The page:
The list of drugs to be cut from the Cancer Drugs Fund has yet to be confirmed but drugmakers and doctors have already gone public with their criticisms.

It has been reported that six breast cancer drugs are among the treatments to be banned and Eisai has come out most vociferously in its condemnation of the move to pull Halaven (eribulin). The firm described its “extreme disappointment” at the CDF decision, which put “a flawed and inconsistent methodological process before the overall survival benefit for people living with terminal cancer”.

Eisai added that the news is “particularly devastating for the thousands of women living with secondary breast cancer in the UK who could benefit from this innovative life-extending treatment”.

Doctors lined up to voice their anger with Vivek Misra at The Christie in Manchester noting that access to the CDF has ensured that drugs like eribulin “have become the standard of care for women with metastatic breast cancer in England. This evaluation now means that these women can no longer be treated with the drugs thousands before them have benefited from”.

Chris Twelves at the University of Leeds who presented the benefits of Halaven to the CDF panel, said the decision “implies that doctors have spent years prescribing ineffective treatments to patients, at an obvious cost to the NHS. I do not believe this is the case”.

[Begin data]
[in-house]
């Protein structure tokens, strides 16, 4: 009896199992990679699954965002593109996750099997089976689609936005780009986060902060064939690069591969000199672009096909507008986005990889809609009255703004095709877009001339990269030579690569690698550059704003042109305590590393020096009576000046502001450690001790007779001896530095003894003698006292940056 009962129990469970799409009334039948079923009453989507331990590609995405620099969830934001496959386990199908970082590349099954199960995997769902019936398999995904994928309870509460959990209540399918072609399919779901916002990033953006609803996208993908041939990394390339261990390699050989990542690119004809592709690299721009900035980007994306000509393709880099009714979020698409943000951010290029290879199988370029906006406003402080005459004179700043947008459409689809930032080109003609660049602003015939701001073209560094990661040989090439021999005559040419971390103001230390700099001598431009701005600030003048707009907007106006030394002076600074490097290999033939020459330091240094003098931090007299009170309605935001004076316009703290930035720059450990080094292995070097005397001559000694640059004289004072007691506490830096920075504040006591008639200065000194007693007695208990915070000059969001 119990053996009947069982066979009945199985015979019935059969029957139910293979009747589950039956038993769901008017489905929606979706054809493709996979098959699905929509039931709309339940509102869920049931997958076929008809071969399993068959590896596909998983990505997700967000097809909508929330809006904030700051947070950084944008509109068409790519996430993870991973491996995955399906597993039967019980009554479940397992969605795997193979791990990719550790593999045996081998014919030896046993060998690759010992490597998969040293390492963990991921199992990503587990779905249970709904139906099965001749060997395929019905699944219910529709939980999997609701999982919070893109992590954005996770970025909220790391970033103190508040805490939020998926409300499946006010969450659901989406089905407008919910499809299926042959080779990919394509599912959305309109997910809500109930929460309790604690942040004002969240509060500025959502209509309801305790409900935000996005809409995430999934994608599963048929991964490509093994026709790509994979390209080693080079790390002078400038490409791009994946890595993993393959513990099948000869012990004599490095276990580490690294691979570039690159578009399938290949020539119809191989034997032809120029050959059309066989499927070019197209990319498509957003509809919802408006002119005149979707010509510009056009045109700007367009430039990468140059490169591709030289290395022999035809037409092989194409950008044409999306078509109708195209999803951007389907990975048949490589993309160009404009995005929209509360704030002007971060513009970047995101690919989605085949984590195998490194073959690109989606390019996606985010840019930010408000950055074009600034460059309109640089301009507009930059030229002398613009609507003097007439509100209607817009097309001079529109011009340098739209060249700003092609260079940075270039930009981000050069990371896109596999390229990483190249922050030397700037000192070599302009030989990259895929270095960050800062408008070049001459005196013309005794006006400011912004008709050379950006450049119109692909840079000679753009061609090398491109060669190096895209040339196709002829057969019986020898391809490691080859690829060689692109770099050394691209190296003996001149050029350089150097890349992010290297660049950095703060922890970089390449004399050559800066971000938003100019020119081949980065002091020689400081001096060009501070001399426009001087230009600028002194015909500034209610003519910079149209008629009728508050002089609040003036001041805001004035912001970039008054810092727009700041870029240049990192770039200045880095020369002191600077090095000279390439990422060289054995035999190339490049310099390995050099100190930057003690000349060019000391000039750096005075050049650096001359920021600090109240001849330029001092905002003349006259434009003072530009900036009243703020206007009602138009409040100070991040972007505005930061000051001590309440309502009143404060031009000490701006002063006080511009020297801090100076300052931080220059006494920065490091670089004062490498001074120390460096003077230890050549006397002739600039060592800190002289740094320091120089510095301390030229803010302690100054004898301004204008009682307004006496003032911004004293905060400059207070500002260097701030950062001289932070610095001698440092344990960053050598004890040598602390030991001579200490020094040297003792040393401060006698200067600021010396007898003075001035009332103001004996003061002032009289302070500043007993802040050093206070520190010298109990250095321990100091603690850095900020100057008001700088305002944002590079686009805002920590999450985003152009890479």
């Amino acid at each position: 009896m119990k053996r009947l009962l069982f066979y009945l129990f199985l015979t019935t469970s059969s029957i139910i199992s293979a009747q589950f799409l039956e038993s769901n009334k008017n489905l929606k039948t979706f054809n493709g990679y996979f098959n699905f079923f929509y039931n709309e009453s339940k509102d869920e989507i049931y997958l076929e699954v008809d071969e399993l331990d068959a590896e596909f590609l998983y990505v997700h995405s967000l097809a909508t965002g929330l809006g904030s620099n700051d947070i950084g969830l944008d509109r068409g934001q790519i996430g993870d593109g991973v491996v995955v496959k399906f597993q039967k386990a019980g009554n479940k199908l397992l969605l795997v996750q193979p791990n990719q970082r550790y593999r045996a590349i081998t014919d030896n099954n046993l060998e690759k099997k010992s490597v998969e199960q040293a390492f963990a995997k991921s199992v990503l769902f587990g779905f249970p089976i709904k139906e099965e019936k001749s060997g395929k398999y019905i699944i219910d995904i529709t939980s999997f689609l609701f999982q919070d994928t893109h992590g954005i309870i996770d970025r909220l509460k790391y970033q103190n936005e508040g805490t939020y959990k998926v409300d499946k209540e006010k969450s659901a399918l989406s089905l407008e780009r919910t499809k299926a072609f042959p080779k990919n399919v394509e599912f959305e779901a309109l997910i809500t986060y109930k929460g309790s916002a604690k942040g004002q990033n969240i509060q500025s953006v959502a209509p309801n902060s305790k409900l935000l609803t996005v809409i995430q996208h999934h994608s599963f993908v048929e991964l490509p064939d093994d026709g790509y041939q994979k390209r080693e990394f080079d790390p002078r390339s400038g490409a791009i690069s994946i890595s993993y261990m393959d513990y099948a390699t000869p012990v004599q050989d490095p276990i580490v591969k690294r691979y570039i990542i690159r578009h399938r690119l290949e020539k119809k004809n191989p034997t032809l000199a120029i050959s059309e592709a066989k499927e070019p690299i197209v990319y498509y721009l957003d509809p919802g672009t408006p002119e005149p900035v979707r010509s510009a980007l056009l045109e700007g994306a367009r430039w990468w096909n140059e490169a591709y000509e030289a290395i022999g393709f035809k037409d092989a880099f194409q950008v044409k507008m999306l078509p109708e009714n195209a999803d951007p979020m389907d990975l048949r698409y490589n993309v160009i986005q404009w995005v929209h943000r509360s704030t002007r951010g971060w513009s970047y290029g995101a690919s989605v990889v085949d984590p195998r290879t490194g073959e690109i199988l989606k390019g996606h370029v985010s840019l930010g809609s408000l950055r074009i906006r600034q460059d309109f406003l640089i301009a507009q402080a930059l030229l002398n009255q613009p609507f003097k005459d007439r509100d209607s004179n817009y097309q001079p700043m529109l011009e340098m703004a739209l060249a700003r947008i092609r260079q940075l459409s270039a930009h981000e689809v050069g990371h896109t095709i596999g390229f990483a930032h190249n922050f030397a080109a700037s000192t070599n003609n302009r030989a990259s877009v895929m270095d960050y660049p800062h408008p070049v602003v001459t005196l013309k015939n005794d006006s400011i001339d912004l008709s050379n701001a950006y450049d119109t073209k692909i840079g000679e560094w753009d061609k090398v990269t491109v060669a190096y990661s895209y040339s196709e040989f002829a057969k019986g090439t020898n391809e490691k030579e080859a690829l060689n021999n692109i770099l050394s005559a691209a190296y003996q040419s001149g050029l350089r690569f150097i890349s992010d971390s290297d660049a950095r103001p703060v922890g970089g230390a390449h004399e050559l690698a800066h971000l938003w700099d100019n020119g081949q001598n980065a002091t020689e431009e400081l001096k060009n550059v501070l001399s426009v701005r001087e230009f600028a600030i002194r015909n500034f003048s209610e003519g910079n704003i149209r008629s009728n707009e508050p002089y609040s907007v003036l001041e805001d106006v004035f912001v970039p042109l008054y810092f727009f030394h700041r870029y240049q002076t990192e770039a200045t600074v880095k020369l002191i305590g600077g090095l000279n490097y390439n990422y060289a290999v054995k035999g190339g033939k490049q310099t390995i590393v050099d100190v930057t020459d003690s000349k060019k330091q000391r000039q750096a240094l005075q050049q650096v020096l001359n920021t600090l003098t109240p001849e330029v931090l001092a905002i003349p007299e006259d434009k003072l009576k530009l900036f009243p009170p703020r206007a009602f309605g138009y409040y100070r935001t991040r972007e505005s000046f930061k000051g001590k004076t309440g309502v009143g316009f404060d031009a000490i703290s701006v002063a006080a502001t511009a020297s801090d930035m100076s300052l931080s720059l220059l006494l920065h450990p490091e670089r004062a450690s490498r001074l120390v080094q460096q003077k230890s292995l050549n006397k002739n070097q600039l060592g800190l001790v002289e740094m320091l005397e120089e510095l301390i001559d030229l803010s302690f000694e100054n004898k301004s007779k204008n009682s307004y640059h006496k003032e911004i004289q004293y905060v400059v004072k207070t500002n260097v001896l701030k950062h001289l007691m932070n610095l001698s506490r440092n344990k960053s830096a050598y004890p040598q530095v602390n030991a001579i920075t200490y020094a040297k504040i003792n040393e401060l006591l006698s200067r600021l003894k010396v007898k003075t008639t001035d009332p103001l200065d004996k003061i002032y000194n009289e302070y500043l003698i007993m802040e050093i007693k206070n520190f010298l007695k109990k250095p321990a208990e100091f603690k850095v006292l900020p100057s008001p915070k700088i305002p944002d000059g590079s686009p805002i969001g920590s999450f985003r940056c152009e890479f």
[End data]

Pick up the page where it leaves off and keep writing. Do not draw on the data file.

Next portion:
The company itself is fuming. Gary Hendler, head of Eisai EMEA, said that “to say that we are disappointed by this decision would be a gross understatement; we are outraged”. He added that “we would like to ask the Prime Minister for a pause in the process and now call on the Government to stop arbitrarily de-listing these drugs”.

Eisai also warned that the decision may ultimately mean it is forced to scale back operations in the UK, weeks after it opened a new multi-million pound manufacturing plant for a new cancer treatment in Hatfield.

Other companies likely to be affected by the delisting include Roche, GlaxoSmithKline, Sanofi and Novartis. Come back to PharmaTimes for their responses during the day.